What Were They Thinking? Inside a Creative’s Brain

Everyone loves a good commercial. Sure, we fast forward or skip through a lot of them, but if they’re exceptionally cute, funny or even a little emotional, they tend to stick.

Have you ever stopped to think about a commercial’s genesis when you find yourself smiling, laughing or tearing up? Where do these ideas come from anyway?

We marketers tend to rewind it all the way back to the beginning.

Before it aired, before it got recorded, before the storyboard and even before the first creative meeting, there was a sentence; maybe even just a part of one. Perhaps it was scrawled on a whiteboard or scribbled on a blank sheet of paper. But, it was there.

It was a single goal for the client. It was a challenge to a creative team. It probably came from research, the most important, but unsexiest thing marketing agencies do. It probably produced a lot of chin stroking or blank stares.

Nobody came into the agency and said, “We want a hilarious commercial with cavemen” or “Can we do a car commercial that makes people cry?” The blurbs at those meetings read something like “quick and simple insurance policies” or “the safest cars in America.”

It wasn’t anything catchy, sexy or cute. It was just a few words floating around a room full of pens, pads, coffee cups, beer bottles or empty Chinese takeout containers.

How about “batteries that last a really long time.” What could a creative team do with something like that?

Imagine walking into some massive factory where people and machines pour zinc and manganese dioxide into metal tubes. Imagine the noise, the stinging sensation in your nose and the itch of the lab coat you might wear on a tour.

You couple that experience with who, what, where, when and how of that client’s company, products and goals. You determine that the batteries last a really long time. Eventually, you sit around with some other people, start thinking and get an idea.

Imagine walking into that client’s boardroom, walls covered in mahogany, black and white portraits of the company’s founders covering the walls. Imagine standing to introduce yourself to a bunch of people in suits and looking down a long slab of conference table that seems to go on forever.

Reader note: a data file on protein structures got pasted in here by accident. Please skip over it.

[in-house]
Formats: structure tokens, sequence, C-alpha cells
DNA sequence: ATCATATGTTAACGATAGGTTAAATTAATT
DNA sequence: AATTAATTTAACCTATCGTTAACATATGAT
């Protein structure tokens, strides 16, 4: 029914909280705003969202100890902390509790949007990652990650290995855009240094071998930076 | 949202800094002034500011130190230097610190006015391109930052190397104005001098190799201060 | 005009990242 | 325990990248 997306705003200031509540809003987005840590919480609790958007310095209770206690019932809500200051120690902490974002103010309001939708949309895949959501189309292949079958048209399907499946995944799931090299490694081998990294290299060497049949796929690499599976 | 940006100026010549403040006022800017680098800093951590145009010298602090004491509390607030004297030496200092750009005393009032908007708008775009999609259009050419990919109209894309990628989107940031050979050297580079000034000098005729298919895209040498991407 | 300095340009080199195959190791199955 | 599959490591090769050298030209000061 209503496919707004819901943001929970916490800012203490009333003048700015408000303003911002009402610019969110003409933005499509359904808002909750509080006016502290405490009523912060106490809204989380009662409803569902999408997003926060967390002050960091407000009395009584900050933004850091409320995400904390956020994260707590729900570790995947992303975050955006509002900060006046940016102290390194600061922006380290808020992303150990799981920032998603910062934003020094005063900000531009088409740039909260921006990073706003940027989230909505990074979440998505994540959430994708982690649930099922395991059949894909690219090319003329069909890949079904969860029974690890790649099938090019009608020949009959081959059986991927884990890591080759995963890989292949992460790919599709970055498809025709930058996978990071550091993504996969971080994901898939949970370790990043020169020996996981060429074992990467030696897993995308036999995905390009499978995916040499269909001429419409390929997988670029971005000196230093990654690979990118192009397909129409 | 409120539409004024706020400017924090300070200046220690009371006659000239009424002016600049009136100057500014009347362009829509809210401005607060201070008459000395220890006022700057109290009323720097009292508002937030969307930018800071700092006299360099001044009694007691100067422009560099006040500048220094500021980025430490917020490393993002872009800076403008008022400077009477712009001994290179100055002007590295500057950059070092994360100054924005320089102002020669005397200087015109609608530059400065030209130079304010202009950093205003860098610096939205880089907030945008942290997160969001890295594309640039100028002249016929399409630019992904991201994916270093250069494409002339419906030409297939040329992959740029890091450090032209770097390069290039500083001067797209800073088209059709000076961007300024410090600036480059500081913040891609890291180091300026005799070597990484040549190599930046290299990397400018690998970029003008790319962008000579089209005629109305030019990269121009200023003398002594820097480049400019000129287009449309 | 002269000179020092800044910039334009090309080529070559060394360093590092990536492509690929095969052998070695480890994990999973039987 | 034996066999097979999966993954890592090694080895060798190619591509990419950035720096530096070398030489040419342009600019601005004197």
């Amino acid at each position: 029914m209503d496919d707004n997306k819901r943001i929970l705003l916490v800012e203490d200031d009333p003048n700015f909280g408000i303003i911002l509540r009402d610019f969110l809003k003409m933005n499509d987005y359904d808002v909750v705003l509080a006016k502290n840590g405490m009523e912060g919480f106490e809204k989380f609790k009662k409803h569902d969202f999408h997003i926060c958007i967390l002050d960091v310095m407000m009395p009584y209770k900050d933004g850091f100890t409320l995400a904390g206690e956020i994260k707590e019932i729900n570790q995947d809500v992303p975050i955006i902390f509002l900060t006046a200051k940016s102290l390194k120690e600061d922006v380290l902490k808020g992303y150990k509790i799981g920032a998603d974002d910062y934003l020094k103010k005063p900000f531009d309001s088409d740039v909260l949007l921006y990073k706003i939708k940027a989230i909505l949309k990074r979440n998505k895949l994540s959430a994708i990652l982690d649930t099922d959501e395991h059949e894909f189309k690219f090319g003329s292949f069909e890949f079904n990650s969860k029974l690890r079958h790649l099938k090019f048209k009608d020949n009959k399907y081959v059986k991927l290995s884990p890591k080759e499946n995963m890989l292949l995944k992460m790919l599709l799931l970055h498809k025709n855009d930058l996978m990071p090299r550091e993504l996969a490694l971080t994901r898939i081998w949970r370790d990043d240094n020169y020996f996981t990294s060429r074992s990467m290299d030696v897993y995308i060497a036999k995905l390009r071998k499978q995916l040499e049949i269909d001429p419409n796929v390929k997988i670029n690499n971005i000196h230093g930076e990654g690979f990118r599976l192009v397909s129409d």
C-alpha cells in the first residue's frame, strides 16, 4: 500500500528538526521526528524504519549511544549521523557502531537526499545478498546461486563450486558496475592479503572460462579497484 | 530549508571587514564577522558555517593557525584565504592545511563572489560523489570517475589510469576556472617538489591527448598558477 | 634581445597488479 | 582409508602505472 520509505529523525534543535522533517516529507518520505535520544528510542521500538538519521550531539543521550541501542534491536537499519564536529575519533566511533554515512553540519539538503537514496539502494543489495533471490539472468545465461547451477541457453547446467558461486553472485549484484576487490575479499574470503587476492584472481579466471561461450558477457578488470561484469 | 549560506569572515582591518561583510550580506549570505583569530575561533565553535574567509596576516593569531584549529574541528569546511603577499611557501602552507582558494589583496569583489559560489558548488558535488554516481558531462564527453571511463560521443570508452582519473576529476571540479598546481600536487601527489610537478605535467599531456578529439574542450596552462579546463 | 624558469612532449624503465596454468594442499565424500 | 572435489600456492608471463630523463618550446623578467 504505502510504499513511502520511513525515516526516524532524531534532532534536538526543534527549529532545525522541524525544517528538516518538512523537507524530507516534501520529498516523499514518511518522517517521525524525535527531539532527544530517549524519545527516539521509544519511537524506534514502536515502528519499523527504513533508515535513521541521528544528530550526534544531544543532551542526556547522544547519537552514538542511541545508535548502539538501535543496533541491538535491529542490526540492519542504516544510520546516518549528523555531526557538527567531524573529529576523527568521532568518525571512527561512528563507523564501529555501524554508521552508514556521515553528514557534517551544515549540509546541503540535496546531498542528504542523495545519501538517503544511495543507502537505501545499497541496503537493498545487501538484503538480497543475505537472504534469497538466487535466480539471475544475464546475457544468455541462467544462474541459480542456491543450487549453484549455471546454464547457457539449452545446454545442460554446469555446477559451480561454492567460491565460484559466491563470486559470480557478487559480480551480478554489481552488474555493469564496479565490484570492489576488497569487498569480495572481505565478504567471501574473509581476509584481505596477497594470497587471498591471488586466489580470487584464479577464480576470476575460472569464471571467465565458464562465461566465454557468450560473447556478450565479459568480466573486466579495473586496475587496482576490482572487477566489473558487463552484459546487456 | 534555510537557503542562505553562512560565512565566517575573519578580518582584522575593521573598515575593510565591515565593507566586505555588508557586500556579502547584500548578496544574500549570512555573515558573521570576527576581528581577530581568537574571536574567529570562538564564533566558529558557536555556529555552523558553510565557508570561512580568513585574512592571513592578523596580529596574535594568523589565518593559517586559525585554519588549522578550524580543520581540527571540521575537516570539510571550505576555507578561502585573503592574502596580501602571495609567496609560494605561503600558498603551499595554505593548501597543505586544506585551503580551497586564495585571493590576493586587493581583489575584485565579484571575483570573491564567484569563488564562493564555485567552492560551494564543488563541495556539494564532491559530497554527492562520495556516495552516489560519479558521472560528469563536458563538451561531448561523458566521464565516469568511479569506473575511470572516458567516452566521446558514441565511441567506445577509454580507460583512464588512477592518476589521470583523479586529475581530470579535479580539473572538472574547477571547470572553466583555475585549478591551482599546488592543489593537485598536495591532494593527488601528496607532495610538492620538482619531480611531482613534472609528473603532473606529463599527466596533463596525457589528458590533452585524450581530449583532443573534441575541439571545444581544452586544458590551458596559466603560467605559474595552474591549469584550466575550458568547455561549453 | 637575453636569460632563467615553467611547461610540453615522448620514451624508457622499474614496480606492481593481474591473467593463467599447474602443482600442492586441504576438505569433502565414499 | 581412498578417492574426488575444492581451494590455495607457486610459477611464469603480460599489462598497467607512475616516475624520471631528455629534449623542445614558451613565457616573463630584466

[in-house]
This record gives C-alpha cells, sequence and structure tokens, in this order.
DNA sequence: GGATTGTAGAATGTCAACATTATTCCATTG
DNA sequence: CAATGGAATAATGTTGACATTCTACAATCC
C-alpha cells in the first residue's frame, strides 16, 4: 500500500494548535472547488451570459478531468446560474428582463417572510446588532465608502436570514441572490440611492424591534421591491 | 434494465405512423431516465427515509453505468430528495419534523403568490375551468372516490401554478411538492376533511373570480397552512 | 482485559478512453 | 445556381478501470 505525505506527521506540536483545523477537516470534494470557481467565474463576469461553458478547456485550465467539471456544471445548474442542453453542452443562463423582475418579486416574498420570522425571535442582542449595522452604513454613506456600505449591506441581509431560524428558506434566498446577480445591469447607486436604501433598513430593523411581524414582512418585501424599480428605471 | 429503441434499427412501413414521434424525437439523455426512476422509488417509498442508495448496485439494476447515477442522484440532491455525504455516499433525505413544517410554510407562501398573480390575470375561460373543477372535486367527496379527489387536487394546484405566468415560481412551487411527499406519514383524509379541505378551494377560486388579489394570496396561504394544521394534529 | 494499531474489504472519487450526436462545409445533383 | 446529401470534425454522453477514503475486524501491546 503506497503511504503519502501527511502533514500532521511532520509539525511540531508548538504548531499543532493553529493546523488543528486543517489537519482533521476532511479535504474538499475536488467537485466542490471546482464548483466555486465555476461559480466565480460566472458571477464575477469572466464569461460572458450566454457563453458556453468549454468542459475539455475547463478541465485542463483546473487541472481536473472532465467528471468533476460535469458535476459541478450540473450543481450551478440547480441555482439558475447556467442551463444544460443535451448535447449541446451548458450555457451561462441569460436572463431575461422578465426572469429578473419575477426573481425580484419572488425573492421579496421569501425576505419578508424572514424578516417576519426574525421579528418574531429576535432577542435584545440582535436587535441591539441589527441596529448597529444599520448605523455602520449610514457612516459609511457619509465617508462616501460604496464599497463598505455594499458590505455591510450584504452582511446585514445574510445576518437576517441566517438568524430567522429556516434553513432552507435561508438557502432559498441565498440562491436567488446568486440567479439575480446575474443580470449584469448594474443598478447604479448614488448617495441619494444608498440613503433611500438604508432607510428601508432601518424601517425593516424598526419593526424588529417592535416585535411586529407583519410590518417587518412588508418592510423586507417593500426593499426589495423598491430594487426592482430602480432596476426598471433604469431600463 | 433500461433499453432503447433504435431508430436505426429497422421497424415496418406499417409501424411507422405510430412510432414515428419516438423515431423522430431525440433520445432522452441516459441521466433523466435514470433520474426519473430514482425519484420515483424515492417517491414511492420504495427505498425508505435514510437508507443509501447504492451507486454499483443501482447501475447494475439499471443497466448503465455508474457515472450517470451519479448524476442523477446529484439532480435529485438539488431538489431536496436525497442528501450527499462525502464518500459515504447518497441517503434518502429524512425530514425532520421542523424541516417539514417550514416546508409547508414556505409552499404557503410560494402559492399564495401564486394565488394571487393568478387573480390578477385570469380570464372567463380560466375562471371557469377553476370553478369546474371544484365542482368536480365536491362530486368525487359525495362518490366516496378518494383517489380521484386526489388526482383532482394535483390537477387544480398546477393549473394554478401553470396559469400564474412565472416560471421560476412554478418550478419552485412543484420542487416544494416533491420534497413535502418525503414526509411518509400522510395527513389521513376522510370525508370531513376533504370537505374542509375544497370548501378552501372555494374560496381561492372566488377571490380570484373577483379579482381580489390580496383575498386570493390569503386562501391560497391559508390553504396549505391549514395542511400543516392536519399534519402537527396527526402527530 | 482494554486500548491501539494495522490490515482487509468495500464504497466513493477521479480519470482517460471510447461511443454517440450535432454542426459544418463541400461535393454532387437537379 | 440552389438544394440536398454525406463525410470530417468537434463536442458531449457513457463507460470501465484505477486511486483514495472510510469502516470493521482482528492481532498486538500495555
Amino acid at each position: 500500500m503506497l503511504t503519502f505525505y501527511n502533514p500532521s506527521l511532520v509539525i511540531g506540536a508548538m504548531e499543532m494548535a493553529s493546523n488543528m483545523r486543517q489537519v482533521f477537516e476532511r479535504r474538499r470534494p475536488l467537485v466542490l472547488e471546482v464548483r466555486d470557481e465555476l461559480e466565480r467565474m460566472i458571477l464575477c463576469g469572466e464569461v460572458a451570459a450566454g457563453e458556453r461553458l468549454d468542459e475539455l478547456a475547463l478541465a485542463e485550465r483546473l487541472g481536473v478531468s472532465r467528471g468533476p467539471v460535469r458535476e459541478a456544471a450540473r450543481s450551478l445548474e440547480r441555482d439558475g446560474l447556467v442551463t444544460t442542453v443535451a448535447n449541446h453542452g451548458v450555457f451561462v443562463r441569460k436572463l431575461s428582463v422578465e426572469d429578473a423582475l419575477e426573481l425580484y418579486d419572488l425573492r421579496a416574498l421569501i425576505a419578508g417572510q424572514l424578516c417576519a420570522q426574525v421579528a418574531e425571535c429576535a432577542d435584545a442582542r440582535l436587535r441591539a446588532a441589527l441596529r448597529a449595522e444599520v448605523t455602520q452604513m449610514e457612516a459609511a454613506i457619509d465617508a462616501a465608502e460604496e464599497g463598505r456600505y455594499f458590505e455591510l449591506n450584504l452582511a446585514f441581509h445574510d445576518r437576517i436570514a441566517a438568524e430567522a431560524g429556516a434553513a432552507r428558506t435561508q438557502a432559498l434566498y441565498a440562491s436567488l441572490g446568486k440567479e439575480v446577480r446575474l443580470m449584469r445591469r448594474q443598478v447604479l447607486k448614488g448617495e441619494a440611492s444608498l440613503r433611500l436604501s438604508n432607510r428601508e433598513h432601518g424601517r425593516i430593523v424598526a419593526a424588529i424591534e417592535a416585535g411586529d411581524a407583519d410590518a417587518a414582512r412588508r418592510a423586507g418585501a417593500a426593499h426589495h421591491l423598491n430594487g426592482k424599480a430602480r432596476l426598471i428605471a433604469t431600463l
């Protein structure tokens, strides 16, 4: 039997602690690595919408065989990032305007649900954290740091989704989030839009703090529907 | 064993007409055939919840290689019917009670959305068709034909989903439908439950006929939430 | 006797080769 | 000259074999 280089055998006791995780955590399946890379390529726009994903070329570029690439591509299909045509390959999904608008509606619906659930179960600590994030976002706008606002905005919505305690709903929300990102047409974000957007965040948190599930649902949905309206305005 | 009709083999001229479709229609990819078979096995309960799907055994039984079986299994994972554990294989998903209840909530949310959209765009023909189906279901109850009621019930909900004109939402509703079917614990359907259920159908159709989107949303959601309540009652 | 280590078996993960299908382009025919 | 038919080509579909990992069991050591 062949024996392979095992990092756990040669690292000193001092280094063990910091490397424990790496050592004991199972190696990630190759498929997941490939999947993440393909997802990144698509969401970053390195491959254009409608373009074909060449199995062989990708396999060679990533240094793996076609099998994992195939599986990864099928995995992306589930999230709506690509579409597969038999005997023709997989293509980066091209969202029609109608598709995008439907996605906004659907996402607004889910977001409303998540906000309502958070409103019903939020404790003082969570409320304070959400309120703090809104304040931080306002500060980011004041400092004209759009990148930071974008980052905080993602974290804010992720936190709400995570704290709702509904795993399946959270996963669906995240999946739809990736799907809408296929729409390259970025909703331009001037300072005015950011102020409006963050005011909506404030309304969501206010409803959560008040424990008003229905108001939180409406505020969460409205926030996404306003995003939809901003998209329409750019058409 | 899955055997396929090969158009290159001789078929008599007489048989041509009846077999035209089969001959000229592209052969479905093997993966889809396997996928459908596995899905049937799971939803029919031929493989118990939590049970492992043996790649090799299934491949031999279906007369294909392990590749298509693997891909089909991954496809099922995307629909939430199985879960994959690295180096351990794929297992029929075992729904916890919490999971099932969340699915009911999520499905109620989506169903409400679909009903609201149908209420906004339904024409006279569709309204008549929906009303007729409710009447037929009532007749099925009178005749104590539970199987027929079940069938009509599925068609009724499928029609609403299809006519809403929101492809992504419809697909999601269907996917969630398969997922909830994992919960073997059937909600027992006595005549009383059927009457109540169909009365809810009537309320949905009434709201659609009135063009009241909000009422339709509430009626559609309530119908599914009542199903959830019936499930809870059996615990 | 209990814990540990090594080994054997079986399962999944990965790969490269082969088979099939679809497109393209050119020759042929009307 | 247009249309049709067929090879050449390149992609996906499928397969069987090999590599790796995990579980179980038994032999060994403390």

You clear your throat, offer some explanation that connects the goal with the concept before unveiling …

A pink bunny.

And a drum.

Imagine the reaction.

Well, I’ll bet you recognized that brand immediately even without a picture. That’s because a pink bunny and a drum isn’t just humorous or adorable, it shows you Energizer batteries last a really long time.

That iconic campaign is still kicking after 30 some years all because some creative weirdo went to a battery factory, looked at a sentence and came up with a pink bunny and a drum.

It’s proof that creativity is the most important element of marketing.

We’re inspired by ideas like that one. We like to imagine what that sentence looked like before it became a story. Marketing is storytelling, after all.

Good marketing is driven by the idea – not the budget.

In fact, there’s no bigger creative killer than a budget. You never go into a creative meeting with a number, because that number might limit your imagination. That number might shift the focus to a medium where it doesn’t need to be.

The elusive pink bunny idea doesn’t have to be a television commercial … or a digital ad or a social media campaign or PR stunt. It just has to stick.

The most effective marketing is driven by creativity and that creativity is driven by one simple sentence or even a few words. You have to trust the creative process and be willing to take chances. Because chances are, a great idea will become a memorable brand.


About the Author

As ABC’s commander-in-chief, Travis Bort is involved with everything that goes on around here: creative direction, client consulting and, of course, running the company. He channels more than 20 years of experience in the business to continuously take ABC in bold new directions and build his team of creatives and account managers based on client need. Travis’ creative mind and high standards make him the gatekeeper, ensuring every ABC idea is the best one for the client.